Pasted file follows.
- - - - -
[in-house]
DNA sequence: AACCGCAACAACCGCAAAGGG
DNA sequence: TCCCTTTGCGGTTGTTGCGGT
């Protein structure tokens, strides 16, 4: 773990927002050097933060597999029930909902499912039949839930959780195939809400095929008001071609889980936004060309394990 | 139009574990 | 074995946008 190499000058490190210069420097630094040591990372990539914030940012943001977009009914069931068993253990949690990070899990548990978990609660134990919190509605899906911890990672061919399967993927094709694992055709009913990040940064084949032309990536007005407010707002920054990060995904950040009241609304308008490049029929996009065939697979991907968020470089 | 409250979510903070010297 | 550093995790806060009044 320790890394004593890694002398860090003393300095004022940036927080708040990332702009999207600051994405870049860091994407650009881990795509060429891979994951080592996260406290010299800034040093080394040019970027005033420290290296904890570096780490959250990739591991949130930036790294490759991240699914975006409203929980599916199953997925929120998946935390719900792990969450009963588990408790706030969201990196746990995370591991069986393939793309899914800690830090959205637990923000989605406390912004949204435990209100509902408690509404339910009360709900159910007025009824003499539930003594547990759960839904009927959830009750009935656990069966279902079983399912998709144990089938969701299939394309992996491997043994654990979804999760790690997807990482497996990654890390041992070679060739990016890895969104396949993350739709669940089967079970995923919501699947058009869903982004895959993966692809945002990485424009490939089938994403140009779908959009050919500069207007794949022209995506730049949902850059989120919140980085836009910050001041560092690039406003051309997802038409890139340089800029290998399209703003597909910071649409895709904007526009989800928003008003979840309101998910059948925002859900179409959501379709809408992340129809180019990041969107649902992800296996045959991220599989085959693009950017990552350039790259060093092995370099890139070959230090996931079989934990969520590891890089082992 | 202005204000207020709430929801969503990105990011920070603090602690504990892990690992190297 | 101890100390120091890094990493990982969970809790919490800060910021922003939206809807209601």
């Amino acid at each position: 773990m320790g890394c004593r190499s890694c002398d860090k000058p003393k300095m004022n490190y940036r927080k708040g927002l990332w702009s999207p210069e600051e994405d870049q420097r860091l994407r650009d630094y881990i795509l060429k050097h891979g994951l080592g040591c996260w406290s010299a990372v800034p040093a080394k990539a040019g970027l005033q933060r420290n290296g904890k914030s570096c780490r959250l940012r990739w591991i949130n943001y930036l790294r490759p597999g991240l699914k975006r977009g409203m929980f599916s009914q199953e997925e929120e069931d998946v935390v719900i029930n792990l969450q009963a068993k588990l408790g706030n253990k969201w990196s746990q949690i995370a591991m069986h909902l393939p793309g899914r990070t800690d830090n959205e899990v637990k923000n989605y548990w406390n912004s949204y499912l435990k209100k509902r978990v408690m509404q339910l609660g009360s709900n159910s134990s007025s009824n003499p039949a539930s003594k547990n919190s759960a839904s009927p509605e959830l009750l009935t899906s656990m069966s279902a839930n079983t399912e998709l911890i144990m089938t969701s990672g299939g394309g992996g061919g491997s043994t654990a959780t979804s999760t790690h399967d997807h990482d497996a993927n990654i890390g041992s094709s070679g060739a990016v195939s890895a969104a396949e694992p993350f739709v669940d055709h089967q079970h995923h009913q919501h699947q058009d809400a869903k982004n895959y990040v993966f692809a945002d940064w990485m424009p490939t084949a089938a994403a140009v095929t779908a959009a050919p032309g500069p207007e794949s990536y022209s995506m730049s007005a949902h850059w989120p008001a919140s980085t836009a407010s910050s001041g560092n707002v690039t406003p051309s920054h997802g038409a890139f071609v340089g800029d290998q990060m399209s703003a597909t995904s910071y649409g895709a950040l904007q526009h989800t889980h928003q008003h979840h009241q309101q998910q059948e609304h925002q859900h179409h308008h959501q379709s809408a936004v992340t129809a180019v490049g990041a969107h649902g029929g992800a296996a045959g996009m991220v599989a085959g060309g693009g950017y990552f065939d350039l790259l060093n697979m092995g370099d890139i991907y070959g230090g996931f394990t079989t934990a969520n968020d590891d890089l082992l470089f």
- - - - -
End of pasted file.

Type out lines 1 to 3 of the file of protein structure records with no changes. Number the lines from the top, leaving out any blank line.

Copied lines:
[in-house]
DNA sequence: AACCGCAACAACCGCAAAGGG
DNA sequence: TCCCTTTGCGGTTGTTGCGGT